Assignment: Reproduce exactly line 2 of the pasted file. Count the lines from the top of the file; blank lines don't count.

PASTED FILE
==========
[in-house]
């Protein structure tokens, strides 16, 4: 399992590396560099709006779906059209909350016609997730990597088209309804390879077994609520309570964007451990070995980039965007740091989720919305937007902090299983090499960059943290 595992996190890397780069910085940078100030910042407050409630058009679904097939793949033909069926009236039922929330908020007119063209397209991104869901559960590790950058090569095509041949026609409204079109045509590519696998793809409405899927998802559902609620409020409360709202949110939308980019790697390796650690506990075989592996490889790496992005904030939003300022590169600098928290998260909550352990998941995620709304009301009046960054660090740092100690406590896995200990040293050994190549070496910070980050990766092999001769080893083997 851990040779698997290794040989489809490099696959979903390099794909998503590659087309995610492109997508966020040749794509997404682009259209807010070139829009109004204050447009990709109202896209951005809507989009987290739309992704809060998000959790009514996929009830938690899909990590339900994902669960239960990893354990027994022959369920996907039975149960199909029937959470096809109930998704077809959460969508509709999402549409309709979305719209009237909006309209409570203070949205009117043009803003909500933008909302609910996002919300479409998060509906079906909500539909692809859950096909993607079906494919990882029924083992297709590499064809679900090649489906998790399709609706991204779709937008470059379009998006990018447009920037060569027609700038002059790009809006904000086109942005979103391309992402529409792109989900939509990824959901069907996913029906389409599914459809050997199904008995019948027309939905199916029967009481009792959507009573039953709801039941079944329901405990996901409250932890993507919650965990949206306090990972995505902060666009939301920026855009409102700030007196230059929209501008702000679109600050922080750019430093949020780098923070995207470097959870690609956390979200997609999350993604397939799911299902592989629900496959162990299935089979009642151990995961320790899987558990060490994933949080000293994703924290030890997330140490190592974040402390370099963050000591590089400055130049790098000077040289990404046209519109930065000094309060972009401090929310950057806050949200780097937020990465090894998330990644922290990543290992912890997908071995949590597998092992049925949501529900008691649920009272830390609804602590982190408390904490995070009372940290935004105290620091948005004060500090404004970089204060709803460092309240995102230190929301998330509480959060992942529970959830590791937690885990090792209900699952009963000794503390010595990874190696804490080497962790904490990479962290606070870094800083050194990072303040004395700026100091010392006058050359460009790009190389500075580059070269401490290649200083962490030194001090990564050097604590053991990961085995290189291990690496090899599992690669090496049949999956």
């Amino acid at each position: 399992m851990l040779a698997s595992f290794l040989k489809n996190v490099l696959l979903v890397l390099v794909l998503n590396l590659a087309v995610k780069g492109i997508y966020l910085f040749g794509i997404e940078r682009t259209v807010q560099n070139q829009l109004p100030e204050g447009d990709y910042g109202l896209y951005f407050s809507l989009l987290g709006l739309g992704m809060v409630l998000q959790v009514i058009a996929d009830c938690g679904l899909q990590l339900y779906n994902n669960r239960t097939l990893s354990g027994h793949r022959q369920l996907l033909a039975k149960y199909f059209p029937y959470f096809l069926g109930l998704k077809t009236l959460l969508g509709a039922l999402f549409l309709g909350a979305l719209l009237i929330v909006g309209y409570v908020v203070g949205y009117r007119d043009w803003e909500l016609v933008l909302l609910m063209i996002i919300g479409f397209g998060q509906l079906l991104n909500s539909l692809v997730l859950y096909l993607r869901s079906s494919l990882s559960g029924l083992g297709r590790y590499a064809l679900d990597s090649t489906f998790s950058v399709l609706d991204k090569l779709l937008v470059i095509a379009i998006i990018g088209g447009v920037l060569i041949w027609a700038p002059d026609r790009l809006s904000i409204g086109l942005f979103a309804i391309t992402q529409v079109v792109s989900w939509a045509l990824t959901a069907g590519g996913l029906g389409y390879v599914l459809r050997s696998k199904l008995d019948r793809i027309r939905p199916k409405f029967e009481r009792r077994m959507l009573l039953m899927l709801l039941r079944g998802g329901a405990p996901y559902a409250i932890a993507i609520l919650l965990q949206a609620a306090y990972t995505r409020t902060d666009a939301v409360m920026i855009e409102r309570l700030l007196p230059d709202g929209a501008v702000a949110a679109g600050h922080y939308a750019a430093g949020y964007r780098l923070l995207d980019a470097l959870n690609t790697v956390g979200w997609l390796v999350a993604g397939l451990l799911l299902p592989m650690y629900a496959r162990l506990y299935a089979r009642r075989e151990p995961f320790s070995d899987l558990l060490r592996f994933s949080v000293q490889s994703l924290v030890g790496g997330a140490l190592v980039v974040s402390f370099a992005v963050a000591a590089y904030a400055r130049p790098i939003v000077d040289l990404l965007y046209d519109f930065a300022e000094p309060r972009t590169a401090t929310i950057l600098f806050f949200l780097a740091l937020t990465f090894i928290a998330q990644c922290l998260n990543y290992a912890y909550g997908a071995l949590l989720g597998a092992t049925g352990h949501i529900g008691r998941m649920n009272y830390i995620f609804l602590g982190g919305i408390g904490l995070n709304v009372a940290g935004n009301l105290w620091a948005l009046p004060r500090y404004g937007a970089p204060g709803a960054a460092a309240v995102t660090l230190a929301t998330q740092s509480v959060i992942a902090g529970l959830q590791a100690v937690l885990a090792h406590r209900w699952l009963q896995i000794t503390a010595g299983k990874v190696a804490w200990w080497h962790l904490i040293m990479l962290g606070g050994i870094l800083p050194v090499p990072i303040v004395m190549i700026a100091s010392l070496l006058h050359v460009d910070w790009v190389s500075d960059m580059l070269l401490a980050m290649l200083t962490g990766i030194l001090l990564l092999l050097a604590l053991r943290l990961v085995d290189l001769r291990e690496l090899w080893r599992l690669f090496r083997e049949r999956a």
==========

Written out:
């Protein structure tokens, strides 16, 4: 399992590396560099709006779906059209909350016609997730990597088209309804390879077994609520309570964007451990070995980039965007740091989720919305937007902090299983090499960059943290 595992996190890397780069910085940078100030910042407050409630058009679904097939793949033909069926009236039922929330908020007119063209397209991104869901559960590790950058090569095509041949026609409204079109045509590519696998793809409405899927998802559902609620409020409360709202949110939308980019790697390796650690506990075989592996490889790496992005904030939003300022590169600098928290998260909550352990998941995620709304009301009046960054660090740092100690406590896995200990040293050994190549070496910070980050990766092999001769080893083997 851990040779698997290794040989489809490099696959979903390099794909998503590659087309995610492109997508966020040749794509997404682009259209807010070139829009109004204050447009990709109202896209951005809507989009987290739309992704809060998000959790009514996929009830938690899909990590339900994902669960239960990893354990027994022959369920996907039975149960199909029937959470096809109930998704077809959460969508509709999402549409309709979305719209009237909006309209409570203070949205009117043009803003909500933008909302609910996002919300479409998060509906079906909500539909692809859950096909993607079906494919990882029924083992297709590499064809679900090649489906998790399709609706991204779709937008470059379009998006990018447009920037060569027609700038002059790009809006904000086109942005979103391309992402529409792109989900939509990824959901069907996913029906389409599914459809050997199904008995019948027309939905199916029967009481009792959507009573039953709801039941079944329901405990996901409250932890993507919650965990949206306090990972995505902060666009939301920026855009409102700030007196230059929209501008702000679109600050922080750019430093949020780098923070995207470097959870690609956390979200997609999350993604397939799911299902592989629900496959162990299935089979009642151990995961320790899987558990060490994933949080000293994703924290030890997330140490190592974040402390370099963050000591590089400055130049790098000077040289990404046209519109930065000094309060972009401090929310950057806050949200780097937020990465090894998330990644922290990543290992912890997908071995949590597998092992049925949501529900008691649920009272830390609804602590982190408390904490995070009372940290935004105290620091948005004060500090404004970089204060709803460092309240995102230190929301998330509480959060992942529970959830590791937690885990090792209900699952009963000794503390010595990874190696804490080497962790904490990479962290606070870094800083050194990072303040004395700026100091010392006058050359460009790009190389500075580059070269401490290649200083962490030194001090990564050097604590053991990961085995290189291990690496090899599992690669090496049949999956």